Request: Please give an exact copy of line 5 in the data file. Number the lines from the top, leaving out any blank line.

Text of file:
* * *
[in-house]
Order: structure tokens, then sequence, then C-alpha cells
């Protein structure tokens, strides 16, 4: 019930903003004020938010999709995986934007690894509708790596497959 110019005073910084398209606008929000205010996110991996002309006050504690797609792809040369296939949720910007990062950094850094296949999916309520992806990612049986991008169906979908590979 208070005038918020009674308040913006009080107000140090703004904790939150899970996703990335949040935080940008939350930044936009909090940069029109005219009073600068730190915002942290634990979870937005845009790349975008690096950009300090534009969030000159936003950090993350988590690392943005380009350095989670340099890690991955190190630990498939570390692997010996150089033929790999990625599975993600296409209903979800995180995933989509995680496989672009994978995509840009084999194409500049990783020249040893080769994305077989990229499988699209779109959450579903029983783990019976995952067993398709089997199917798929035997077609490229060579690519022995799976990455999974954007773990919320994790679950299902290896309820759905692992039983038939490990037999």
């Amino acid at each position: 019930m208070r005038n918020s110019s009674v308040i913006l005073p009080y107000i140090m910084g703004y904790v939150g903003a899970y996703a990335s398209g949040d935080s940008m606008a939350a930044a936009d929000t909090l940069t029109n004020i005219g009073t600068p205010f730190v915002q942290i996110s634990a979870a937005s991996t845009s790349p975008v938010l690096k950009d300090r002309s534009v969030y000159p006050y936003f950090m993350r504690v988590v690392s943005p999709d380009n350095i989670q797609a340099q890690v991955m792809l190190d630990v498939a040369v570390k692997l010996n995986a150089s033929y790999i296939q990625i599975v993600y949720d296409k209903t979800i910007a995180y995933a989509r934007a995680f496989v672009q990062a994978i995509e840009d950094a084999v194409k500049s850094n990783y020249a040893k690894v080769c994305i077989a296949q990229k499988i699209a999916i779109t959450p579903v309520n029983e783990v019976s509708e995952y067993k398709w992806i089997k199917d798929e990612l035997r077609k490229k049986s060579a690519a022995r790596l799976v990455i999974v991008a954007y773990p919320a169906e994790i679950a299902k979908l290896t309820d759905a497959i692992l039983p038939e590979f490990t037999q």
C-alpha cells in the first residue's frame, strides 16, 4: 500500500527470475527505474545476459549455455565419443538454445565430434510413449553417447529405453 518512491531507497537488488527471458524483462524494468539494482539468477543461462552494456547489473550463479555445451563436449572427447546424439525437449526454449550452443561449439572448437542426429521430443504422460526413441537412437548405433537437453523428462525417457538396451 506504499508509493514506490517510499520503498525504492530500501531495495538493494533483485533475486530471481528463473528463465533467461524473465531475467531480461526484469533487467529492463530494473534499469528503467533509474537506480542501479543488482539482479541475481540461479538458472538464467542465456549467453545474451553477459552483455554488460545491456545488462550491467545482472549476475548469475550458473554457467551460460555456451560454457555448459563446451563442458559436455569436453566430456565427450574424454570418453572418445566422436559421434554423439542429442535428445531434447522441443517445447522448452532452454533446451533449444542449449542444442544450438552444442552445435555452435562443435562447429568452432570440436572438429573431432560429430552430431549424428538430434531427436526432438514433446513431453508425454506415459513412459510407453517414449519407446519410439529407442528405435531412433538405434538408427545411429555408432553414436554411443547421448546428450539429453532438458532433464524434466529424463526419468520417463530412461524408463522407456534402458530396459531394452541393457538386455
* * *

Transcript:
C-alpha cells in the first residue's frame, strides 16, 4: 500500500527470475527505474545476459549455455565419443538454445565430434510413449553417447529405453 518512491531507497537488488527471458524483462524494468539494482539468477543461462552494456547489473550463479555445451563436449572427447546424439525437449526454449550452443561449439572448437542426429521430443504422460526413441537412437548405433537437453523428462525417457538396451 506504499508509493514506490517510499520503498525504492530500501531495495538493494533483485533475486530471481528463473528463465533467461524473465531475467531480461526484469533487467529492463530494473534499469528503467533509474537506480542501479543488482539482479541475481540461479538458472538464467542465456549467453545474451553477459552483455554488460545491456545488462550491467545482472549476475548469475550458473554457467551460460555456451560454457555448459563446451563442458559436455569436453566430456565427450574424454570418453572418445566422436559421434554423439542429442535428445531434447522441443517445447522448452532452454533446451533449444542449449542444442544450438552444442552445435555452435562443435562447429568452432570440436572438429573431432560429430552430431549424428538430434531427436526432438514433446513431453508425454506415459513412459510407453517414449519407446519410439529407442528405435531412433538405434538408427545411429555408432553414436554411443547421448546428450539429453532438458532433464524434466529424463526419468520417463530412461524408463522407456534402458530396459531394452541393457538386455